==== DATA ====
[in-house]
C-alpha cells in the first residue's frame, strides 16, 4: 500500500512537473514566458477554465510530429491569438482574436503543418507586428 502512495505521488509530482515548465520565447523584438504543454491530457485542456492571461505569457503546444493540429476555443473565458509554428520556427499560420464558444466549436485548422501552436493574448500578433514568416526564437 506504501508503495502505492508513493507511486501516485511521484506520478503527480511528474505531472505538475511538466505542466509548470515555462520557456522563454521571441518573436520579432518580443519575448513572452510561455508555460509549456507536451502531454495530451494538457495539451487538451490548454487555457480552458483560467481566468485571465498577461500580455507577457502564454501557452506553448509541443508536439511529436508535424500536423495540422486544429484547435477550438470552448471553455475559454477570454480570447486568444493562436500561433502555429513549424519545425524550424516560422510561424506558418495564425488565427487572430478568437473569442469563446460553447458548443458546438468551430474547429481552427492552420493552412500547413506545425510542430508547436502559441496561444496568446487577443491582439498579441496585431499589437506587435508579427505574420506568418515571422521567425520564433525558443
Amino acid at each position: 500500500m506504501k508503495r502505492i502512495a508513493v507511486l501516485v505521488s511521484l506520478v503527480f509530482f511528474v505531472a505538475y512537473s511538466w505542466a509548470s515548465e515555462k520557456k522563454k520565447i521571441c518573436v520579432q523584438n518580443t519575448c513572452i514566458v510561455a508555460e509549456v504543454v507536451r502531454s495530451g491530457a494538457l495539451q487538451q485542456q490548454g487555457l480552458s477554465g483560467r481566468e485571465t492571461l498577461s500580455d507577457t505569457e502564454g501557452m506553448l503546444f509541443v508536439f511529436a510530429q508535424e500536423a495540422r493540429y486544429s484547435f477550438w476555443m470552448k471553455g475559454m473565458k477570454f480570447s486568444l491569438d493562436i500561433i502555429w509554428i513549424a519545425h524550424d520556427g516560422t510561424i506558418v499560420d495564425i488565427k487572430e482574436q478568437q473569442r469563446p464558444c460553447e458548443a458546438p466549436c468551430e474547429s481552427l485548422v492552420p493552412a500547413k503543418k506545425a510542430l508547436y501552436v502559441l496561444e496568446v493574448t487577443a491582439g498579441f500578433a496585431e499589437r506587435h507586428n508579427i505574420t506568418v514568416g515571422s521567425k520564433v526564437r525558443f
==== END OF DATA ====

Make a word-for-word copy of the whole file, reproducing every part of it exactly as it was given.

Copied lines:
[in-house]
C-alpha cells in the first residue's frame, strides 16, 4: 500500500512537473514566458477554465510530429491569438482574436503543418507586428 502512495505521488509530482515548465520565447523584438504543454491530457485542456492571461505569457503546444493540429476555443473565458509554428520556427499560420464558444466549436485548422501552436493574448500578433514568416526564437 506504501508503495502505492508513493507511486501516485511521484506520478503527480511528474505531472505538475511538466505542466509548470515555462520557456522563454521571441518573436520579432518580443519575448513572452510561455508555460509549456507536451502531454495530451494538457495539451487538451490548454487555457480552458483560467481566468485571465498577461500580455507577457502564454501557452506553448509541443508536439511529436508535424500536423495540422486544429484547435477550438470552448471553455475559454477570454480570447486568444493562436500561433502555429513549424519545425524550424516560422510561424506558418495564425488565427487572430478568437473569442469563446460553447458548443458546438468551430474547429481552427492552420493552412500547413506545425510542430508547436502559441496561444496568446487577443491582439498579441496585431499589437506587435508579427505574420506568418515571422521567425520564433525558443
Amino acid at each position: 500500500m506504501k508503495r502505492i502512495a508513493v507511486l501516485v505521488s511521484l506520478v503527480f509530482f511528474v505531472a505538475y512537473s511538466w505542466a509548470s515548465e515555462k520557456k522563454k520565447i521571441c518573436v520579432q523584438n518580443t519575448c513572452i514566458v510561455a508555460e509549456v504543454v507536451r502531454s495530451g491530457a494538457l495539451q487538451q485542456q490548454g487555457l480552458s477554465g483560467r481566468e485571465t492571461l498577461s500580455d507577457t505569457e502564454g501557452m506553448l503546444f509541443v508536439f511529436a510530429q508535424e500536423a495540422r493540429y486544429s484547435f477550438w476555443m470552448k471553455g475559454m473565458k477570454f480570447s486568444l491569438d493562436i500561433i502555429w509554428i513549424a519545425h524550424d520556427g516560422t510561424i506558418v499560420d495564425i488565427k487572430e482574436q478568437q473569442r469563446p464558444c460553447e458548443a458546438p466549436c468551430e474547429s481552427l485548422v492552420p493552412a500547413k503543418k506545425a510542430l508547436y501552436v502559441l496561444e496568446v493574448t487577443a491582439g498579441f500578433a496585431e499589437r506587435h507586428n508579427i505574420t506568418v514568416g515571422s521567425k520564433v526564437r525558443f